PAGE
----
A subscriber wrote, “I was wondering what you would have to say about saving a painting by reworking it. I do watercolours and when things go wrong, they usually head south fast. But I sometimes go in and try to save things. Does trying to save a painting ever really work? Have you ever gotten a great painting out of one that was on its way to the dumpster?”
Watercolours are by far the toughest to save. The main thing is to be overflowing with benevolent desire — and have a few methods up your sleeve. A frequent problem with watercolours is overworking — so you often need to figure out ways to underwork them. If you’re prepared to compromise a bit, you might try one or more of the following:
Correct poor areas with opaque media
Obfuscate with spray or airbrush
Wipe down and off with a wet cloth
Scrape and scratch with knife or sandpaper
Reformat by cutting into smaller works
In opaque media — oil, acrylic, etc. — you have far more repair techniques available, including resurrection by total repainting. For those who would make a silk purse out of a sow’s ear, here are a few things to think about:
Unify by glazing a mother colour
Obfuscate incompetence with a scumble
Strengthen elements by cutting down detail
Eliminate one colour–especially a primary
Look to subtract material more than to add
Improve compositions by using the classic rules
Shoot up the borinary by busting the rules
Return to reference for better understanding
Eliminate reference and get into your mind
Rededicate yourself to confidence and audacity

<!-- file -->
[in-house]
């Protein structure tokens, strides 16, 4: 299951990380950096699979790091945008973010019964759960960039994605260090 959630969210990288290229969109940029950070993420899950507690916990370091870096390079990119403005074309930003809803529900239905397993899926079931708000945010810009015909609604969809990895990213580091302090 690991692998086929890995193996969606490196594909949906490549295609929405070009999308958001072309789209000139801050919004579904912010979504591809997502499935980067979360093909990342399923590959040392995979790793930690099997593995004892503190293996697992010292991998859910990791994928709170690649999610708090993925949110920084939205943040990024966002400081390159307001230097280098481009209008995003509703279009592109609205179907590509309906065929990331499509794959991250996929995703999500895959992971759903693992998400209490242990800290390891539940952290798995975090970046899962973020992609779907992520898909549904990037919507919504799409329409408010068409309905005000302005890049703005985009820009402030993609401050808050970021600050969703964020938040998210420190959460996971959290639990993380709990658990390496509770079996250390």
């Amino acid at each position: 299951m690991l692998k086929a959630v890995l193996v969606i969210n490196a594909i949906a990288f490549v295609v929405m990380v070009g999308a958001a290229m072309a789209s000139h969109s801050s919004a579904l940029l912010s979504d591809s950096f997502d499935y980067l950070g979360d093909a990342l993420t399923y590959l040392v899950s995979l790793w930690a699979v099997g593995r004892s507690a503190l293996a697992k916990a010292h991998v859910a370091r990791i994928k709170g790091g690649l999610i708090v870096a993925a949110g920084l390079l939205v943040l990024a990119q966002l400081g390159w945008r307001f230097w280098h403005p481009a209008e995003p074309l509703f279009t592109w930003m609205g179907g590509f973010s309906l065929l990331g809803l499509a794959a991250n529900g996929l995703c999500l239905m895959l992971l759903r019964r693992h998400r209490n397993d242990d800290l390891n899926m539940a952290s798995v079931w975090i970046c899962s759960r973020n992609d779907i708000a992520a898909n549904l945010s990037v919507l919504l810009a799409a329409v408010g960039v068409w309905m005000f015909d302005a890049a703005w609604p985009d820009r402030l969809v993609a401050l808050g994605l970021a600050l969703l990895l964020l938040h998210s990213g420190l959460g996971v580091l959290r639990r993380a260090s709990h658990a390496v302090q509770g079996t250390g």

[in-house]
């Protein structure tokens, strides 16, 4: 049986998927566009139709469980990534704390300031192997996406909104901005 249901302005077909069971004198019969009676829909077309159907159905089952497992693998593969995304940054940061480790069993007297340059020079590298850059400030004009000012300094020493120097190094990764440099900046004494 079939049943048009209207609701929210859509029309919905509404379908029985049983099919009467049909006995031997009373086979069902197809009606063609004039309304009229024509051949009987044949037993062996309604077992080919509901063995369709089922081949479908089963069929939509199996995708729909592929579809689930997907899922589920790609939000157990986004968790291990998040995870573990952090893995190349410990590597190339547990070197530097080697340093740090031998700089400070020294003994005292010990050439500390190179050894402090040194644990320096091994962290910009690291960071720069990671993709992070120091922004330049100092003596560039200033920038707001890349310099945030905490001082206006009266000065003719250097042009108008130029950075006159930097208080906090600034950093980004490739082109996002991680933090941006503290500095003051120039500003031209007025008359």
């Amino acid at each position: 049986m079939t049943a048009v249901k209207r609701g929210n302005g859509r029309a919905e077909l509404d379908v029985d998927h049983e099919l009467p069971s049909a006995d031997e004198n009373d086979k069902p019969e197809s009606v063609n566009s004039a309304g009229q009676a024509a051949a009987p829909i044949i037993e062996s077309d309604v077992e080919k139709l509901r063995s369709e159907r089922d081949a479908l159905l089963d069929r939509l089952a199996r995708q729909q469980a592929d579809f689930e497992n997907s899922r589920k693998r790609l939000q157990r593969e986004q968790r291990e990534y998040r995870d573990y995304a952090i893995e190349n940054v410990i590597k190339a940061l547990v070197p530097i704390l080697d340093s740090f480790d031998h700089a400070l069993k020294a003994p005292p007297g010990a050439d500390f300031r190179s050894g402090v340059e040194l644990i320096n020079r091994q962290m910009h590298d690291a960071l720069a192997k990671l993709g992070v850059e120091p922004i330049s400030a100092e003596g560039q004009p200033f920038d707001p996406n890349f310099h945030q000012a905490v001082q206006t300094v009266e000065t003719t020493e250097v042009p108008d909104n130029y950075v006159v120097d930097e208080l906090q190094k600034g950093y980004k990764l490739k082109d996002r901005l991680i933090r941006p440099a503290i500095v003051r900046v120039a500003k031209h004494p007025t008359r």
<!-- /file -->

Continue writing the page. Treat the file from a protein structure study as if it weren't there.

While you may often recognize the need to simplify, at other times the addition of further complication can help. Sometimes we err on the side of plainness and “unfulfilled space.” Judiciously putting more into the painting can be useful — a more complex sky, a metaphoric element, that sort of thing. In either case, change and improvisation are the lifeblood of art. When you continually ask the question, “What can be?” it’s amazing what you can make from what you already have. You can save practically anything from going to the dumpster — provided you are willing to turn a barn into a duck.
Esoterica: Workshop instructors are familiar with the student who holds up a painting and asks, “How do I fix this?” Often the best advice is to drop it and start another. Even so, a glaze can sometimes be pressed into service. More bad paintings are fixed by glazing than this world dreams of. Learn to glaze by starting with thin washes of black — Carbon, Bone and Mars — to see the differences. Graduate to transparent whites, Phthalo blues and various transparent warms. Dump reality, let fantasy prevail — change the weather, the hour, the subject. In oil you’ll have to wait a bit. In acrylic it’s instant gratification. “A solitary fantasy can transform a million realities.” (Maya Angelou)
This letter was originally published as “Saving a painting” on September 8, 2006.
“We cannot direct the wind, but we can adjust the sails.” (Dolly Parton)
Location: between Puerto Vallarta & Mazatlan, Mexico
Week-long workshop in gorgeous paradise retreat for beginning and intermediate students in oils (or acrylics with experience). You will learn how to create a painting with beautiful light that captures viewers’ attention and keeps them fascinated. Small group size guarantees personal attention.
While you’re busy creating art and exploring, your friendly hosts at Casa Buena will ensure that your stay is memorable. Outstanding accommodations, food, and field trips will satisfy your desire for both comfort and adventure. Spouses are welcome!
For more info, visit: http://www.casabuenaartretreat.com/Retreat_Carol.htm or contact Carole at: firstname.lastname@example.org or call: 001-757-678-3340 (EST).
Monique Jarry is a Canadian and a graduate of the Ecole des Beaux-Arts de Montreal.